As part of our ongoing work to refine the route and reduce impacts to people and the environment through a combination of technical and environmental studies, Trans Mountain expects to begin a geotechnical investigation on Burnaby Mountain in the coming weeks.

Trans Mountain would like to be able to tell residents of Burnaby where the pipeline route will go and in order to do so, further on-the-ground field work is required. Choosing a route through Burnaby Mountain would move this section of the pipeline away from residential areas, and avoid four private properties that the alternate route would cross near the Westridge Marine Terminal. Based on feedback received from community residents, the route through Burnaby Mountain Conservation Area would be the least impactful to the surrounding community.

Trans Mountain remains committed to maintaining the highest standard of environmental protection and understands the environmental sensitivity within the Burnaby Mountain Conservation Area.

There are two options to construct the pipeline through Burnaby Mountain. The first is a technique called Horizontal Direction Drilling (HDD), a proven technology for pipeline crossings of rivers and streams. This is the same technology used in the replacement of the existing Trans Mountain crossing of the Fraser River in 2002. The alternative option is tunneling which uses either a boring machine or conventional practice used in transportation, utility and infrastructure projects.

To determine whether drilling and boring are technically feasible, Trans Mountain needs to assess the geology of the ground underneath the conservation area, since the pipeline would be located deep underground. To further understand the geology, Trans Mountain’s engineers have designed a drilling program consisting of drilling two 300-metre boreholes, six inches in diameter.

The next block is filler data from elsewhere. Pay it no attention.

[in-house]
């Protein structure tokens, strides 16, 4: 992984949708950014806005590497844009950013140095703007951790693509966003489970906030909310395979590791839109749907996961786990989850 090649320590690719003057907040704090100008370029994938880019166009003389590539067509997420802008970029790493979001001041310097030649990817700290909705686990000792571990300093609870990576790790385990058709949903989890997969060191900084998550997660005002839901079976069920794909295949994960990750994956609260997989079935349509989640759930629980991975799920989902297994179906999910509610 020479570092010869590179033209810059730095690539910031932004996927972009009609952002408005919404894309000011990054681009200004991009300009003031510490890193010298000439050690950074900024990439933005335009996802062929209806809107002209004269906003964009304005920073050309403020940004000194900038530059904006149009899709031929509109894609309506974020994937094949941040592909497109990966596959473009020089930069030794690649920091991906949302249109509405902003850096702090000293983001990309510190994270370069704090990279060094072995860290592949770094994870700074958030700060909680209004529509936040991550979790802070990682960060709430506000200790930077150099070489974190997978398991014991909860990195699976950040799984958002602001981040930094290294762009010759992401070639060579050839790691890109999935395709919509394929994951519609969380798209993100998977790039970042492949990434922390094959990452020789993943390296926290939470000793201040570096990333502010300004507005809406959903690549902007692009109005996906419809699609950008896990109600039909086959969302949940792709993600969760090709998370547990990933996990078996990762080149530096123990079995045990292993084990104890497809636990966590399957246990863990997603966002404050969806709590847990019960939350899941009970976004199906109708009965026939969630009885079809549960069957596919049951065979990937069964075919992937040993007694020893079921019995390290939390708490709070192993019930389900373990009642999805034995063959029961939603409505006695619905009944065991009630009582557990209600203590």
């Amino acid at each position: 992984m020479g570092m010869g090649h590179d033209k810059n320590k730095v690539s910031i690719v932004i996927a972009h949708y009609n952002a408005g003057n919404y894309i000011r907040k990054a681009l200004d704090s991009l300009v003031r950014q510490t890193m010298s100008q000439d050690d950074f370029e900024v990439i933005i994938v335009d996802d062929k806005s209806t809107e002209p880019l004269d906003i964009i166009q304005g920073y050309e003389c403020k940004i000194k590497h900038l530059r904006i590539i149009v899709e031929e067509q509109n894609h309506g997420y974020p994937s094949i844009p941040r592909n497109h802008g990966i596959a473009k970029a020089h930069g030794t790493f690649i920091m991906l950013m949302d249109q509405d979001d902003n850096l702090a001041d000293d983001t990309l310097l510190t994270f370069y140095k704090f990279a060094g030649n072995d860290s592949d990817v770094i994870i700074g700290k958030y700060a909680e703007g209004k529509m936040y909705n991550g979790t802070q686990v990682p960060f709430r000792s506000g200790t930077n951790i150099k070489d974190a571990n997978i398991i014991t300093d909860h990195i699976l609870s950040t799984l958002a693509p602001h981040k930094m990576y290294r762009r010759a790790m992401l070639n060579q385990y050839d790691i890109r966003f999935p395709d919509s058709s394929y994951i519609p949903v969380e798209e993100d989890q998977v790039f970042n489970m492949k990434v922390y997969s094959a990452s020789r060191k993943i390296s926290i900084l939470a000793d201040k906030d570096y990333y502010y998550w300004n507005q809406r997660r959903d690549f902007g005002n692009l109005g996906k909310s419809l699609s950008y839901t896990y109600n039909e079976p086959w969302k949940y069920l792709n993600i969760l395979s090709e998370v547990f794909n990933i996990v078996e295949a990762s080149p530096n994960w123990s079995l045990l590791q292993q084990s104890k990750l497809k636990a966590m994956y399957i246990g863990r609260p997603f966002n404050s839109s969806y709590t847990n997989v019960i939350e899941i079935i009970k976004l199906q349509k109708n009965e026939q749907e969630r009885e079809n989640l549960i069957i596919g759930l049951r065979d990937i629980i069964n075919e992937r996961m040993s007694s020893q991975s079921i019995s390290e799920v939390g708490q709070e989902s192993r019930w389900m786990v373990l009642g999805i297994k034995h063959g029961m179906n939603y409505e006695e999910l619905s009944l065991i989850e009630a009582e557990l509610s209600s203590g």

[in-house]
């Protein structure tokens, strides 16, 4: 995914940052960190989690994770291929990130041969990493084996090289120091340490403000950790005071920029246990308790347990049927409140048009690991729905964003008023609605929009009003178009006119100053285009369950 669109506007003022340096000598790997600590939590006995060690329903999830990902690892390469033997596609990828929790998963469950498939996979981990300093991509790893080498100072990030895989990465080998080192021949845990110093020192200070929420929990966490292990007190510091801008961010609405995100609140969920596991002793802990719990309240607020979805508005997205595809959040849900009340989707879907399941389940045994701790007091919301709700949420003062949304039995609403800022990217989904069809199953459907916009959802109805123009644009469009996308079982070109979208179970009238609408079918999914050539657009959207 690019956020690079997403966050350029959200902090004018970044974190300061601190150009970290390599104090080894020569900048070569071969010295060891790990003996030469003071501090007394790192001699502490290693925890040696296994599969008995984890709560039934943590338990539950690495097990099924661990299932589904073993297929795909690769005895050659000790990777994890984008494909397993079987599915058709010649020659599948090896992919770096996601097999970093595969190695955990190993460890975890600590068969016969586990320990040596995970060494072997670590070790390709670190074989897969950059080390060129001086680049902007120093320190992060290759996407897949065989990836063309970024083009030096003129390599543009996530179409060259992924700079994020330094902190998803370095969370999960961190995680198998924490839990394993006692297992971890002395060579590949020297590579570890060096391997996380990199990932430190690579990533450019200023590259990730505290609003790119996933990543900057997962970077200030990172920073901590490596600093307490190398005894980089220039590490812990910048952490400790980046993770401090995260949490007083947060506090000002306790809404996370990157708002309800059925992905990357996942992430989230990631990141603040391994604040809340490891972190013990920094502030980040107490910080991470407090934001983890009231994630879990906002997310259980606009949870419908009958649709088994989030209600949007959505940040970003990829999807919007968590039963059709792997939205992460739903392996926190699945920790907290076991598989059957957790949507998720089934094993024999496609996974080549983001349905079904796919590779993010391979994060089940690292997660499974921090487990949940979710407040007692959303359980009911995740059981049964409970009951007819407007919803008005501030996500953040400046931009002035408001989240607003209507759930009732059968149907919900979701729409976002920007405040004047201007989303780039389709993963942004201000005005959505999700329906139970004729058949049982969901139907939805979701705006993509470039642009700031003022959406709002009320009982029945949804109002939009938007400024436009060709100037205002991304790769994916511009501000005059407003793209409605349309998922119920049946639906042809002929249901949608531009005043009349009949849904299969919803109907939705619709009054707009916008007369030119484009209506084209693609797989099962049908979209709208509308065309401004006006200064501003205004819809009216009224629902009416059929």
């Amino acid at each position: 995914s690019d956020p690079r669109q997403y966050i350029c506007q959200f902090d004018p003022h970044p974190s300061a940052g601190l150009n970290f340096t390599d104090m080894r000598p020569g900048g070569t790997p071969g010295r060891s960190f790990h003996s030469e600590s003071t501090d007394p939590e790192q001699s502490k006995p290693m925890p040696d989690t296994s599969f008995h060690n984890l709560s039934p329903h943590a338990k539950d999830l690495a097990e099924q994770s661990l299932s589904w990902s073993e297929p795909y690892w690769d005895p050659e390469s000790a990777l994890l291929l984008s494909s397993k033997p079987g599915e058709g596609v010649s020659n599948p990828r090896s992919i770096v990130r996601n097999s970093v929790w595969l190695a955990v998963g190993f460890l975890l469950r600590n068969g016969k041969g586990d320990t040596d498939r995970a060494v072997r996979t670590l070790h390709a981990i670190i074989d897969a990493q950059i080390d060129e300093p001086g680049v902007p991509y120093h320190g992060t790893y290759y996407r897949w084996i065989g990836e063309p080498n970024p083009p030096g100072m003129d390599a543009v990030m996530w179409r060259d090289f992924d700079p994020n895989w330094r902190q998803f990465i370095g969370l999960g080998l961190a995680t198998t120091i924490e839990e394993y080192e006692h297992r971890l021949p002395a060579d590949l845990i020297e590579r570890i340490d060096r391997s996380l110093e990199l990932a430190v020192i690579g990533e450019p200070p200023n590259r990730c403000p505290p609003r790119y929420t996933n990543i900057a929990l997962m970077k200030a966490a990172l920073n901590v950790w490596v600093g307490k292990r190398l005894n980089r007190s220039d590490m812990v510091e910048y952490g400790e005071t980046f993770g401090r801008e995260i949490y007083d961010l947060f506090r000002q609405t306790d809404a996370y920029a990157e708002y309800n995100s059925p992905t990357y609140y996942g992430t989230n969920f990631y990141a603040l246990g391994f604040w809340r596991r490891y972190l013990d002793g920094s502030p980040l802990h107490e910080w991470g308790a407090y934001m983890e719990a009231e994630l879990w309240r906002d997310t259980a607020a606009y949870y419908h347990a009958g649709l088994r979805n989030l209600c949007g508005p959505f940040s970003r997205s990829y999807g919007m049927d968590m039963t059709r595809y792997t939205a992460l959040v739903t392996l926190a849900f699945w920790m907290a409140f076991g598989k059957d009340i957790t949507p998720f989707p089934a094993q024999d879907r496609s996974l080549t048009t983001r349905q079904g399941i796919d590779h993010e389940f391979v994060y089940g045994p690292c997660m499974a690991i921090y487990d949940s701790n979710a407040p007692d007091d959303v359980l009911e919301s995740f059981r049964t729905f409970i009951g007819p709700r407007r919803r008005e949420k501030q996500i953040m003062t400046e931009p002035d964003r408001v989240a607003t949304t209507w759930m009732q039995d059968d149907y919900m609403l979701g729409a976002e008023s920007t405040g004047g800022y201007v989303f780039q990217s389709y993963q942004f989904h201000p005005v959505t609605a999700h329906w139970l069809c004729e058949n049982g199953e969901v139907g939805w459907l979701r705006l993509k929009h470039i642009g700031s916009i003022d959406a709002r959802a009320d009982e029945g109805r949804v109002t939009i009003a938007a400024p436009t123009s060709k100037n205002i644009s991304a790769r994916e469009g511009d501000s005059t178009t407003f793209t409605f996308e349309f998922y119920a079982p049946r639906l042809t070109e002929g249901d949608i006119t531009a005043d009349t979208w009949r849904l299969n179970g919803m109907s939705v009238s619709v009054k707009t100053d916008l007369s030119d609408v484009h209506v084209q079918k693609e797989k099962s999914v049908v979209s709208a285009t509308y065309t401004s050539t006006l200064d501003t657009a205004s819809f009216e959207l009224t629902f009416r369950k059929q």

The first borehole location will be adjacent to an existing parking lot that requires no clearing, and the second location will be on a natural clearing that minimizes disturbance to vegetation. In addition to choosing appropriate borehole locations, Trans Mountain will reduce disturbance to the natural landscape of Burnaby Mountain by transporting equipment via helicopter from a heli-staging area located in an existing parking lot within the conservation area. At no time will the helicopter land within the conversation area, but instead will retrieve and drop off equipment. We do not anticipate major disruption to users of the recreational area.

Trans Mountain looks forward to working constructively with the City of Burnaby on the Project and has provided detailed information to assist the City in understanding the proposed engineering and environmental studies for the Project. In the event that Trans Mountain is unable to obtain access from the City of Burnaby, the company will be required to rely on Section 73(a) access rights under the National Energy Board Act (NEB Act). Trans Mountain notes that Section 73(a) of the NEB Act establishes the rights of companies to complete surveys and other examinations required by the NEB on lands in order to fix the site of a pipeline.

We are committed to notifying the community and neighbours as we begin and continue work on Burnaby Mountain. Updates to studies will be available on our website.